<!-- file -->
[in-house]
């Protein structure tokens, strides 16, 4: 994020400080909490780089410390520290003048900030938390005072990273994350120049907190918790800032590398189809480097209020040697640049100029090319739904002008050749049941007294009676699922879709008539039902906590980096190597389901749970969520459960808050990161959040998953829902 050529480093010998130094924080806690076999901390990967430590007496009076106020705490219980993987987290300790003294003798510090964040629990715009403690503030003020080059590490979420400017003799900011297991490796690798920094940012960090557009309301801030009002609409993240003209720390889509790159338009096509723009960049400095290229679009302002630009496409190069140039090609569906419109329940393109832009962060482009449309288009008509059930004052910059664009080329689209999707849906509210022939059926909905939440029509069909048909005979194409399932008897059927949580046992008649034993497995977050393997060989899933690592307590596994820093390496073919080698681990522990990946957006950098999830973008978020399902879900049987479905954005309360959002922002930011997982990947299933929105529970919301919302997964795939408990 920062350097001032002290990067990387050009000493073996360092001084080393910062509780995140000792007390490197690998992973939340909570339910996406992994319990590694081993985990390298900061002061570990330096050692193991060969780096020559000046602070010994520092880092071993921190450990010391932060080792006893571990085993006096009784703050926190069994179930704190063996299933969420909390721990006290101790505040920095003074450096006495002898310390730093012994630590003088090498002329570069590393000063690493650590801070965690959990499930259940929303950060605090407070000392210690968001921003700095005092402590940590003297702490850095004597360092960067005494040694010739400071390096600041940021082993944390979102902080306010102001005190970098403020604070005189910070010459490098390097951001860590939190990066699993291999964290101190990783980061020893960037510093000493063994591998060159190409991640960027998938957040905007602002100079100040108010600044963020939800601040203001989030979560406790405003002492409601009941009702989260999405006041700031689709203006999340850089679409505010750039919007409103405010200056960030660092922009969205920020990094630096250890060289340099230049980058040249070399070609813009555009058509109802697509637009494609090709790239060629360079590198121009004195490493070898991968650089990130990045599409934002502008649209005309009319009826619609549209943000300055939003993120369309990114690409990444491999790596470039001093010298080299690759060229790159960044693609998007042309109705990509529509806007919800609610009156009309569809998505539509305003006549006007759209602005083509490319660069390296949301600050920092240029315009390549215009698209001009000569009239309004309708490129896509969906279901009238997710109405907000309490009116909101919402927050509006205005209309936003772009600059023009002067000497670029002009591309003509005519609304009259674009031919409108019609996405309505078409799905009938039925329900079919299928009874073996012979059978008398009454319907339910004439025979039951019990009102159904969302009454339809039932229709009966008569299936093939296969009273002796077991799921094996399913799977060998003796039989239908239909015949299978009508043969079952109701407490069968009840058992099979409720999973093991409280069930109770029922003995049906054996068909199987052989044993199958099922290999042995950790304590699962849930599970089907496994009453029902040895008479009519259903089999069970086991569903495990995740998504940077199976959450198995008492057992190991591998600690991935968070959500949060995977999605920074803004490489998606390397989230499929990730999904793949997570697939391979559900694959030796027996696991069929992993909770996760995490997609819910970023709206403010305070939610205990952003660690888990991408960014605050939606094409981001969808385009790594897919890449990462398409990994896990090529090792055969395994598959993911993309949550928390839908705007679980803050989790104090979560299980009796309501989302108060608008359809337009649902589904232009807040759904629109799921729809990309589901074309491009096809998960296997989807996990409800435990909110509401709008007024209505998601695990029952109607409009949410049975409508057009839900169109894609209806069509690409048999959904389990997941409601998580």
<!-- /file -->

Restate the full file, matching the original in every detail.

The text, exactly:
[in-house]
């Protein structure tokens, strides 16, 4: 994020400080909490780089410390520290003048900030938390005072990273994350120049907190918790800032590398189809480097209020040697640049100029090319739904002008050749049941007294009676699922879709008539039902906590980096190597389901749970969520459960808050990161959040998953829902 050529480093010998130094924080806690076999901390990967430590007496009076106020705490219980993987987290300790003294003798510090964040629990715009403690503030003020080059590490979420400017003799900011297991490796690798920094940012960090557009309301801030009002609409993240003209720390889509790159338009096509723009960049400095290229679009302002630009496409190069140039090609569906419109329940393109832009962060482009449309288009008509059930004052910059664009080329689209999707849906509210022939059926909905939440029509069909048909005979194409399932008897059927949580046992008649034993497995977050393997060989899933690592307590596994820093390496073919080698681990522990990946957006950098999830973008978020399902879900049987479905954005309360959002922002930011997982990947299933929105529970919301919302997964795939408990 920062350097001032002290990067990387050009000493073996360092001084080393910062509780995140000792007390490197690998992973939340909570339910996406992994319990590694081993985990390298900061002061570990330096050692193991060969780096020559000046602070010994520092880092071993921190450990010391932060080792006893571990085993006096009784703050926190069994179930704190063996299933969420909390721990006290101790505040920095003074450096006495002898310390730093012994630590003088090498002329570069590393000063690493650590801070965690959990499930259940929303950060605090407070000392210690968001921003700095005092402590940590003297702490850095004597360092960067005494040694010739400071390096600041940021082993944390979102902080306010102001005190970098403020604070005189910070010459490098390097951001860590939190990066699993291999964290101190990783980061020893960037510093000493063994591998060159190409991640960027998938957040905007602002100079100040108010600044963020939800601040203001989030979560406790405003002492409601009941009702989260999405006041700031689709203006999340850089679409505010750039919007409103405010200056960030660092922009969205920020990094630096250890060289340099230049980058040249070399070609813009555009058509109802697509637009494609090709790239060629360079590198121009004195490493070898991968650089990130990045599409934002502008649209005309009319009826619609549209943000300055939003993120369309990114690409990444491999790596470039001093010298080299690759060229790159960044693609998007042309109705990509529509806007919800609610009156009309569809998505539509305003006549006007759209602005083509490319660069390296949301600050920092240029315009390549215009698209001009000569009239309004309708490129896509969906279901009238997710109405907000309490009116909101919402927050509006205005209309936003772009600059023009002067000497670029002009591309003509005519609304009259674009031919409108019609996405309505078409799905009938039925329900079919299928009874073996012979059978008398009454319907339910004439025979039951019990009102159904969302009454339809039932229709009966008569299936093939296969009273002796077991799921094996399913799977060998003796039989239908239909015949299978009508043969079952109701407490069968009840058992099979409720999973093991409280069930109770029922003995049906054996068909199987052989044993199958099922290999042995950790304590699962849930599970089907496994009453029902040895008479009519259903089999069970086991569903495990995740998504940077199976959450198995008492057992190991591998600690991935968070959500949060995977999605920074803004490489998606390397989230499929990730999904793949997570697939391979559900694959030796027996696991069929992993909770996760995490997609819910970023709206403010305070939610205990952003660690888990991408960014605050939606094409981001969808385009790594897919890449990462398409990994896990090529090792055969395994598959993911993309949550928390839908705007679980803050989790104090979560299980009796309501989302108060608008359809337009649902589904232009807040759904629109799921729809990309589901074309491009096809998960296997989807996990409800435990909110509401709008007024209505998601695990029952109607409009949410049975409508057009839900169109894609209806069509690409048999959904389990997941409601998580």